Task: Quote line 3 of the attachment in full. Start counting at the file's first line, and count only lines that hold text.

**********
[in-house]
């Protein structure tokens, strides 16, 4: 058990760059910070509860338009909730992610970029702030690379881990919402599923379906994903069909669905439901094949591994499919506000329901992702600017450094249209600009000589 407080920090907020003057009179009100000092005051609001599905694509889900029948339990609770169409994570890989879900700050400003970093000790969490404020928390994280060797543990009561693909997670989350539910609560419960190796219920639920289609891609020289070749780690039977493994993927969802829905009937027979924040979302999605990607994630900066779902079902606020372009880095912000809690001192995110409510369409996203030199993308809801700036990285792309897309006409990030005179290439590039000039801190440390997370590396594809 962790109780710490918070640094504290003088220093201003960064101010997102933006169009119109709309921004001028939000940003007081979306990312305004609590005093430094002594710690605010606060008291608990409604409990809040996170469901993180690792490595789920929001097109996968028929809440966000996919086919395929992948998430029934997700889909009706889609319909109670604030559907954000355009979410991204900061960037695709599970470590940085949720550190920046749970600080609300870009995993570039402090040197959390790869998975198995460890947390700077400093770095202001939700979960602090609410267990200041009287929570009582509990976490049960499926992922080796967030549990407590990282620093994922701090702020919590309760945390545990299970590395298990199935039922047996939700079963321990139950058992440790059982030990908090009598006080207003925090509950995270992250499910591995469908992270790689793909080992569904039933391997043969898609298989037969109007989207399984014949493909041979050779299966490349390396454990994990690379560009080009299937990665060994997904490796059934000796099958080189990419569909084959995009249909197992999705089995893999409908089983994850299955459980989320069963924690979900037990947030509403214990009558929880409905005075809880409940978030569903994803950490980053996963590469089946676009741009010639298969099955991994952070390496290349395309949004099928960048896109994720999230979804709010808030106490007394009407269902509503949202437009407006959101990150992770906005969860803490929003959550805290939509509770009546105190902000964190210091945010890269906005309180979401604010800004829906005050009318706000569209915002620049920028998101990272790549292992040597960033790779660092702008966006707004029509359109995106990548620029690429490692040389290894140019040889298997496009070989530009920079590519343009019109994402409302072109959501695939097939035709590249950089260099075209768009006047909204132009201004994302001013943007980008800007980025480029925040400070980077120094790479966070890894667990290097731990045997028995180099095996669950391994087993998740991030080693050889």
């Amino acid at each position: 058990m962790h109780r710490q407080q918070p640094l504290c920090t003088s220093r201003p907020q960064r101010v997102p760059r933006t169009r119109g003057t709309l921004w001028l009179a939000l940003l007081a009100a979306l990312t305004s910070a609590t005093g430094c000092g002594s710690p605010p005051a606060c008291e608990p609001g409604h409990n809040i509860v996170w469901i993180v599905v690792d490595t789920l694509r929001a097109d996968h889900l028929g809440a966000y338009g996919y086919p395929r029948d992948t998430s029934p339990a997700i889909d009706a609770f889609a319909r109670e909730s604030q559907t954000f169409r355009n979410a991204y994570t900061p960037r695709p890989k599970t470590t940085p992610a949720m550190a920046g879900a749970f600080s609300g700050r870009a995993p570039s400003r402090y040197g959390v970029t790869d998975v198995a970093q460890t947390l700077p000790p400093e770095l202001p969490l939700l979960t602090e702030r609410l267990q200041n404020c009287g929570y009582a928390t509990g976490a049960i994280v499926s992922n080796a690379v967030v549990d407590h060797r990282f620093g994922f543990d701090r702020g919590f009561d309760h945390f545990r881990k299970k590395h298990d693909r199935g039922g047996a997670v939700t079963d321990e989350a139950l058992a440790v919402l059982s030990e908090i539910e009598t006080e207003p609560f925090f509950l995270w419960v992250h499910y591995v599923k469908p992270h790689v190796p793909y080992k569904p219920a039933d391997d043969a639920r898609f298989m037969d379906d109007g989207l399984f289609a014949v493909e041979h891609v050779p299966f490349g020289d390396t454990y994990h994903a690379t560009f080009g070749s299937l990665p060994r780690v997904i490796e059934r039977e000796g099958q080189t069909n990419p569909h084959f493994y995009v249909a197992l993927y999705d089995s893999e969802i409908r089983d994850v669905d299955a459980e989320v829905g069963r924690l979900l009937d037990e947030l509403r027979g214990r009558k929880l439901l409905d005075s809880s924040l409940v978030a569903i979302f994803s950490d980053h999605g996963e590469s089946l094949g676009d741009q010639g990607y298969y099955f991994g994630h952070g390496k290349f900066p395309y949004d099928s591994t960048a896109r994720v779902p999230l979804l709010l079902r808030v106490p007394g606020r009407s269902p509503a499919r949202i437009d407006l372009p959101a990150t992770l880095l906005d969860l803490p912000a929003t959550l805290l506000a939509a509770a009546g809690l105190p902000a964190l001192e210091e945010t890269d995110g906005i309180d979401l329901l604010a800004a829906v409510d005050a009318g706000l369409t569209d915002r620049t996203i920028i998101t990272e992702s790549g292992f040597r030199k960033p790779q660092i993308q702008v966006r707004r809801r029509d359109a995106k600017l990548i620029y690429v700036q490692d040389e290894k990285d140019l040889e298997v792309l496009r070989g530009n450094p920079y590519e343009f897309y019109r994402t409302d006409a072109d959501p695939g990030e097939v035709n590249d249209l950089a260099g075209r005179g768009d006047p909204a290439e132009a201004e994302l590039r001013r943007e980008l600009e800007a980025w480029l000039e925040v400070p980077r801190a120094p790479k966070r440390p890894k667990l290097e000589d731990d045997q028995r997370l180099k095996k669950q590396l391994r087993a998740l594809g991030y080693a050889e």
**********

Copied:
């Amino acid at each position: 058990m962790h109780r710490q407080q918070p640094l504290c920090t003088s220093r201003p907020q960064r101010v997102p760059r933006t169009r119109g003057t709309l921004w001028l009179a939000l940003l007081a009100a979306l990312t305004s910070a609590t005093g430094c000092g002594s710690p605010p005051a606060c008291e608990p609001g409604h409990n809040i509860v996170w469901i993180v599905v690792d490595t789920l694509r929001a097109d996968h889900l028929g809440a966000y338009g996919y086919p395929r029948d992948t998430s029934p339990a997700i889909d009706a609770f889609a319909r109670e909730s604030q559907t954000f169409r355009n979410a991204y994570t900061p960037r695709p890989k599970t470590t940085p992610a949720m550190a920046g879900a749970f600080s609300g700050r870009a995993p570039s400003r402090y040197g959390v970029t790869d998975v198995a970093q460890t947390l700077p000790p400093e770095l202001p969490l939700l979960t602090e702030r609410l267990q200041n404020c009287g929570y009582a928390t509990g976490a049960i994280v499926s992922n080796a690379v967030v549990d407590h060797r990282f620093g994922f543990d701090r702020g919590f009561d309760h945390f545990r881990k299970k590395h298990d693909r199935g039922g047996a997670v939700t079963d321990e989350a139950l058992a440790v919402l059982s030990e908090i539910e009598t006080e207003p609560f925090f509950l995270w419960v992250h499910y591995v599923k469908p992270h790689v190796p793909y080992k569904p219920a039933d391997d043969a639920r898609f298989m037969d379906d109007g989207l399984f289609a014949v493909e041979h891609v050779p299966f490349g020289d390396t454990y994990h994903a690379t560009f080009g070749s299937l990665p060994r780690v997904i490796e059934r039977e000796g099958q080189t069909n990419p569909h084959f493994y995009v249909a197992l993927y999705d089995s893999e969802i409908r089983d994850v669905d299955a459980e989320v829905g069963r924690l979900l009937d037990e947030l509403r027979g214990r009558k929880l439901l409905d005075s809880s924040l409940v978030a569903i979302f994803s950490d980053h999605g996963e590469s089946l094949g676009d741009q010639g990607y298969y099955f991994g994630h952070g390496k290349f900066p395309y949004d099928s591994t960048a896109r994720v779902p999230l979804l709010l079902r808030v106490p007394g606020r009407s269902p509503a499919r949202i437009d407006l372009p959101a990150t992770l880095l906005d969860l803490p912000a929003t959550l805290l506000a939509a509770a009546g809690l105190p902000a964190l001192e210091e945010t890269d995110g906005i309180d979401l329901l604010a800004a829906v409510d005050a009318g706000l369409t569209d915002r620049t996203i920028i998101t990272e992702s790549g292992f040597r030199k960033p790779q660092i993308q702008v966006r707004r809801r029509d359109a995106k600017l990548i620029y690429v700036q490692d040389e290894k990285d140019l040889e298997v792309l496009r070989g530009n450094p920079y590519e343009f897309y019109r994402t409302d006409a072109d959501p695939g990030e097939v035709n590249d249209l950089a260099g075209r005179g768009d006047p909204a290439e132009a201004e994302l590039r001013r943007e980008l600009e800007a980025w480029l000039e925040v400070p980077r801190a120094p790479k966070r440390p890894k667990l290097e000589d731990d045997q028995r997370l180099k095996k669950q590396l391994r087993a998740l594809g991030y080693a050889e």